Are you diabetic?
I have had a few relatives die or suffer from diabetes. My dad’s mum’s two sisters – only an African would say that eh…… Anyway, two of my grandmothers sisters died of diabetes related complications. However, they were all at least 70 years old by the time they passed on. My dad’s brother also suffers from diabetes which because it was detected early, he was able to control before it got out of hand. On my father’s side, it appears that anyone who dares to put on some weight in their mid-life years, suffers from diabetes or dies from it.
My father’s side all have rather slender frames – they were not, it appears, designed to take on weight.
My mother’s siblings are more broad-bodied and the ladies are almost all apple-shaped – they tend to accumulate weight on their bellies – but they are active and you would not describe any of her siblings as overweight. My mum’s only brother was a big man, smoked those unrefined cigarettes called ‘roosters’ all his life. He died at 80 – from what we suspect to be prostrate cancer. I have not heard of anyone diagnosed with diabetes among my mother’s siblings.
So one side of our family have a high diabetes risk and the other does not. I am not telling you anything you didn’t know – that diabetes is very much a heritable disease.
However, heredity is not all. There are other things that increase diabetes risk. What are now called ‘lifestyle choices’ – a much misused word – but I shall use it here anyway. How much exercise you do, how healthy your diet is.
When you put all these factors into consideration (family illness, exercise or lack of it and diet) – what is the likelihood that you would suffer from diabetes? It is possible to have diabetes for a while and not know. So how would I, for example, know that I am at an increased risk of diabetes?
Merck are encouraging the use of an on-line questionnaire to raise diabetes awareness and Alexander Hoffmann, Project Manager at Merck is responsible for coordinating a campaign in Kenya. He is doing this using a website where you can answer a few questions that will help to determine whether you are at increased risk of diabetes and a screening test.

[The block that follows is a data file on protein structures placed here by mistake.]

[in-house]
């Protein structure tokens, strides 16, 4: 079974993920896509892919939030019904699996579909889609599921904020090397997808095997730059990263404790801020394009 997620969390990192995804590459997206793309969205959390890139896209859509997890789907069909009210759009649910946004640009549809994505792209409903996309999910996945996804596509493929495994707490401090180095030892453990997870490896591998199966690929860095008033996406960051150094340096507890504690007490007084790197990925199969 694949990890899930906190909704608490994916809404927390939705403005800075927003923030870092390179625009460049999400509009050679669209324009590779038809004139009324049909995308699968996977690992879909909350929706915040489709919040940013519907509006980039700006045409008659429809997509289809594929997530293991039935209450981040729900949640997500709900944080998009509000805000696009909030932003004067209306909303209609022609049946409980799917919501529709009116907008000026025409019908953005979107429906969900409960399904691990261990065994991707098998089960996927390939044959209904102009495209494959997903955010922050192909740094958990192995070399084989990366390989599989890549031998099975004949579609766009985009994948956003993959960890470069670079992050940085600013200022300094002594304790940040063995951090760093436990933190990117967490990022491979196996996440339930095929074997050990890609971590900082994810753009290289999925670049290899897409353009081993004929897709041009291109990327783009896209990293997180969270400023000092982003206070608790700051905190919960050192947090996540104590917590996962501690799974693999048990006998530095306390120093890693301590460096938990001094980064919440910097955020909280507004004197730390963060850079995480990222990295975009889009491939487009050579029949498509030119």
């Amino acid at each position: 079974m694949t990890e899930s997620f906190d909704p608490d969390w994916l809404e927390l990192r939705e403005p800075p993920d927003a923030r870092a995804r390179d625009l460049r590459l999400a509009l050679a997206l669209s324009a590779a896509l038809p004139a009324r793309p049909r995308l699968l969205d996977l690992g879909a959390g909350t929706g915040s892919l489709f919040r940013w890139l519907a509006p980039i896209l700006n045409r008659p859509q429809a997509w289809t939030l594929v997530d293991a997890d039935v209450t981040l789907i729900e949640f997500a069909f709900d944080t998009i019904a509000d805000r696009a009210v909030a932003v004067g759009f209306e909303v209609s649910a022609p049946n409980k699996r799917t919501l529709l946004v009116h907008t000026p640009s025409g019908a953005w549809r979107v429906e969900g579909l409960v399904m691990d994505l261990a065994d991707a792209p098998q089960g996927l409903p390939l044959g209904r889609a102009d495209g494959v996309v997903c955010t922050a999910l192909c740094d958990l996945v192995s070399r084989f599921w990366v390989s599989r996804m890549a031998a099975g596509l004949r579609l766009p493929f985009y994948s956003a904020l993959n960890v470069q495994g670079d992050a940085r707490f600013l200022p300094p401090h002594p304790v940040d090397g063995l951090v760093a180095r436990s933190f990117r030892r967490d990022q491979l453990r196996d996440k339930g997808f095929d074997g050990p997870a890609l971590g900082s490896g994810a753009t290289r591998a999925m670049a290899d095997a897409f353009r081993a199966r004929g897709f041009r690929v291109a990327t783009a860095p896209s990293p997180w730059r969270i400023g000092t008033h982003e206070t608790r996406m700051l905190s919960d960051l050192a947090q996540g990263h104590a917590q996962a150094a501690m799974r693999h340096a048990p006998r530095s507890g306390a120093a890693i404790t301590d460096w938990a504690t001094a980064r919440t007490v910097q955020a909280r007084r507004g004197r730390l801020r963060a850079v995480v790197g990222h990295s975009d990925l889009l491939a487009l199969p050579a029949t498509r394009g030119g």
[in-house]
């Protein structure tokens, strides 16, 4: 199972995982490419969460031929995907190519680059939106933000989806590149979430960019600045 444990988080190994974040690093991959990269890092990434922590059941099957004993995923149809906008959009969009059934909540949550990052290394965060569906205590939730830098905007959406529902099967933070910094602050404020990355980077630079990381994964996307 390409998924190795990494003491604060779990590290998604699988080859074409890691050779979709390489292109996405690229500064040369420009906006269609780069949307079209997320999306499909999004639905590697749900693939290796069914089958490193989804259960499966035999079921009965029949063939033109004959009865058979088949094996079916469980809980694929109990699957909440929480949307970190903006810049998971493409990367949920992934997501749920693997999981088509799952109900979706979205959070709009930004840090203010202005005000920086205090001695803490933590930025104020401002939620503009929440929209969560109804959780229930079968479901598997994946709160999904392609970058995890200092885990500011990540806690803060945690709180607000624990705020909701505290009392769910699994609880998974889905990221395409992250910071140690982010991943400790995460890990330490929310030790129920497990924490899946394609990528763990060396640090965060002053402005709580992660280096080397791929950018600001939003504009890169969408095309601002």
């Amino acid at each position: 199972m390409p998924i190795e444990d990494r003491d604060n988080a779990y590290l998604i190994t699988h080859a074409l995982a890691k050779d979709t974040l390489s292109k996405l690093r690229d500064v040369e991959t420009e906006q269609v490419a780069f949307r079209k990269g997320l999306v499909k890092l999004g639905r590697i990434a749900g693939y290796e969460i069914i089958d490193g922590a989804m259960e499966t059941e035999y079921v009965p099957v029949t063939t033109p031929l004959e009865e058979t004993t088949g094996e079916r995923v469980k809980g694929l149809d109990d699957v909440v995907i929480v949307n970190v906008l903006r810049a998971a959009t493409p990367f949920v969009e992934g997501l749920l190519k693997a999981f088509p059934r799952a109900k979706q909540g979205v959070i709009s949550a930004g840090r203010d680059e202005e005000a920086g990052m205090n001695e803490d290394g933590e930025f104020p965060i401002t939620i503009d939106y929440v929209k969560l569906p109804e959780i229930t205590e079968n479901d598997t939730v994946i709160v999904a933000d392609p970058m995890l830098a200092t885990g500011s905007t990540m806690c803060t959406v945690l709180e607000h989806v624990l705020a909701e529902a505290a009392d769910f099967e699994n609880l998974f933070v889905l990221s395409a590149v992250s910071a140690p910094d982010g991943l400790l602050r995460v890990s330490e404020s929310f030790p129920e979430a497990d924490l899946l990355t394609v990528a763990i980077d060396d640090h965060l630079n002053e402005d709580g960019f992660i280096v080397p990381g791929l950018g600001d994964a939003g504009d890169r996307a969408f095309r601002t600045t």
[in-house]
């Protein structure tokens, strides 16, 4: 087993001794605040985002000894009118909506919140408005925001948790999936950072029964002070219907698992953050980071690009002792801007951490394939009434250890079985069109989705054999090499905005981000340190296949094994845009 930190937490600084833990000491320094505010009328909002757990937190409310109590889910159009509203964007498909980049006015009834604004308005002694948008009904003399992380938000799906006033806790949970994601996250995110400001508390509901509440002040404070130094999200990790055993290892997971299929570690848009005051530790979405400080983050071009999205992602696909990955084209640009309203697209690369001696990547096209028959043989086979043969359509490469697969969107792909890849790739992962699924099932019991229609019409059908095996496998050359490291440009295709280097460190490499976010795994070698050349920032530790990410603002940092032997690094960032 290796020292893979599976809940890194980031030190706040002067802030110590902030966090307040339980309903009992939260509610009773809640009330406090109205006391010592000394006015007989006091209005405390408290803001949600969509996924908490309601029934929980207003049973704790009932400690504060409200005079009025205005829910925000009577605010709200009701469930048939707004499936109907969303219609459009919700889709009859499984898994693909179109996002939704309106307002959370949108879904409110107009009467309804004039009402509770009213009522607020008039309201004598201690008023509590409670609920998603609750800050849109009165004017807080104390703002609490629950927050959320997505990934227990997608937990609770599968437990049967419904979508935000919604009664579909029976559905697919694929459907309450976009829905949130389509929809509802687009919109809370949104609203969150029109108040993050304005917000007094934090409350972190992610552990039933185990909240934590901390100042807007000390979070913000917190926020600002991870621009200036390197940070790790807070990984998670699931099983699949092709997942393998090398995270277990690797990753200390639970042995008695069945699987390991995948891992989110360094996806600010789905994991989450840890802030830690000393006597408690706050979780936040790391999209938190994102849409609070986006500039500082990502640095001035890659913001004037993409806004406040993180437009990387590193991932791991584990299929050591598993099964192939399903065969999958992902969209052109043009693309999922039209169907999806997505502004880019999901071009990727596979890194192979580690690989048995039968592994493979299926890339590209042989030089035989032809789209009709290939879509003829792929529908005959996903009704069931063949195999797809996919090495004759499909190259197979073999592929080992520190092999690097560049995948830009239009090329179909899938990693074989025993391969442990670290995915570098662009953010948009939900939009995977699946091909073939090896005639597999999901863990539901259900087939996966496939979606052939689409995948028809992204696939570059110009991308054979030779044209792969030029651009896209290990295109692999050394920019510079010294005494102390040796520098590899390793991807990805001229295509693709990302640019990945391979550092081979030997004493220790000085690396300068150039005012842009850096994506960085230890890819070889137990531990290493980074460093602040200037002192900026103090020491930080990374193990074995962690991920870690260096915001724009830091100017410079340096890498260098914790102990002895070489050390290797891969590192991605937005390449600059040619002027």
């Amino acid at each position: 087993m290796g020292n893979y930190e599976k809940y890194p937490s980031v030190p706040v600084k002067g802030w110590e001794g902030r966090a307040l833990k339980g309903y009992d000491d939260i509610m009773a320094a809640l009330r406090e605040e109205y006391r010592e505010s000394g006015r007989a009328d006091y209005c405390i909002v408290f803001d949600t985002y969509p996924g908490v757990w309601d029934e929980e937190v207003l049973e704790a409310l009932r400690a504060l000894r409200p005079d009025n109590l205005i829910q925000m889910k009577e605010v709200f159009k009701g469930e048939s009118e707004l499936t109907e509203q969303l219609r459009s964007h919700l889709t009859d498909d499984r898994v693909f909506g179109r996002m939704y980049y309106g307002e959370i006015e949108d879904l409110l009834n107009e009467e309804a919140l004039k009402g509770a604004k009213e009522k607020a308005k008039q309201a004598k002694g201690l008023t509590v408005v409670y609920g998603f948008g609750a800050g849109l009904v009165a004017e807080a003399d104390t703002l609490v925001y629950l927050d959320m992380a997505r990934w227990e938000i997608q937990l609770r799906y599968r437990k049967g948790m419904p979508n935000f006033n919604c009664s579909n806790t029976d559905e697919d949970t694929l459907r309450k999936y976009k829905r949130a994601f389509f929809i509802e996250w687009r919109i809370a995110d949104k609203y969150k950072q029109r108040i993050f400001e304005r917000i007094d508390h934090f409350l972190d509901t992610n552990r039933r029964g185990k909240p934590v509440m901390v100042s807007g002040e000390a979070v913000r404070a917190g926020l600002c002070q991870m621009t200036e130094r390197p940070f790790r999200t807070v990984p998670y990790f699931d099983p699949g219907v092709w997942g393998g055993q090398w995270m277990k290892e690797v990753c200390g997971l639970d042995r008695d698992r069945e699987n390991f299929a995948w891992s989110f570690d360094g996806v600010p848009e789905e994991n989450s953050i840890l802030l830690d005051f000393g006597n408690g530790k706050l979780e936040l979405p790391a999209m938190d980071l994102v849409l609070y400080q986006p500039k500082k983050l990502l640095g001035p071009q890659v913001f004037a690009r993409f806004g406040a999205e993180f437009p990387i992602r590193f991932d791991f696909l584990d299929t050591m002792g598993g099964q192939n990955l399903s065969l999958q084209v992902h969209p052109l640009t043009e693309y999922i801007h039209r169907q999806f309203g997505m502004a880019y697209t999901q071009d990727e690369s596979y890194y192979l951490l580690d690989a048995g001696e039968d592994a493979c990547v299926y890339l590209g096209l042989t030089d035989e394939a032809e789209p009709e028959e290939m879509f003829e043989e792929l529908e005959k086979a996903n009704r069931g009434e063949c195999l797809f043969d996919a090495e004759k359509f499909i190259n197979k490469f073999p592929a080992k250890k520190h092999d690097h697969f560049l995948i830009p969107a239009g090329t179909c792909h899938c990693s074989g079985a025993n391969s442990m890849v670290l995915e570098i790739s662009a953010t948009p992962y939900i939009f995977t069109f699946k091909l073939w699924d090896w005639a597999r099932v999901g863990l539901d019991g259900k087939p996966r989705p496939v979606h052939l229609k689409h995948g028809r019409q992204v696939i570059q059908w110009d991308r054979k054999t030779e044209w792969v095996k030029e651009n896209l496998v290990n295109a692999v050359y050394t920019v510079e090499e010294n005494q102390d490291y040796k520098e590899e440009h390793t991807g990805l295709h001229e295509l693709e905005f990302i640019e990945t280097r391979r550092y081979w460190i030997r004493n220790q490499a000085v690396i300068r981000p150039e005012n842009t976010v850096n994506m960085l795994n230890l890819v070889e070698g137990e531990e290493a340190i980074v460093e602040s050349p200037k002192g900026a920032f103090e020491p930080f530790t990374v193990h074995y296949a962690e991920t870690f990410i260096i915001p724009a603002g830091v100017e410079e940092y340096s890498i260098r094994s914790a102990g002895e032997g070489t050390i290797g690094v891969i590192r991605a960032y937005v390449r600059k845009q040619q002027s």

‘You are invited to answer a simple questionnaire in order to calculate their risk of having diabetes. For users with high risk, the website then recommends to do a free blood test at the closest pharmacy. For that purpose I have equipped more than 50 pharmacies in and around Nairobi with glucometers. The website and blood test is completely for free for all users and is accessible from desktop or mobile devices with an internet connection,’ said Mr Hoffmann.
The list of pharmacies where you can do a blood test is on the same website
‘To raise awareness and achieve a great impact, I already have won several institutions as a partner, like the DMI (http://www.dmi.or.ke/), and am still in discussions with the Ministry of Health. Since the launch of the website in early 2015, already more than 500 online tests have been made,’ he added.
I did attempt the questionnaire. I expected some questions on smoking and alcohol consumption which both are considered risk factors for diabetes in the questionnaire and I put the question to Mr Hoffmann.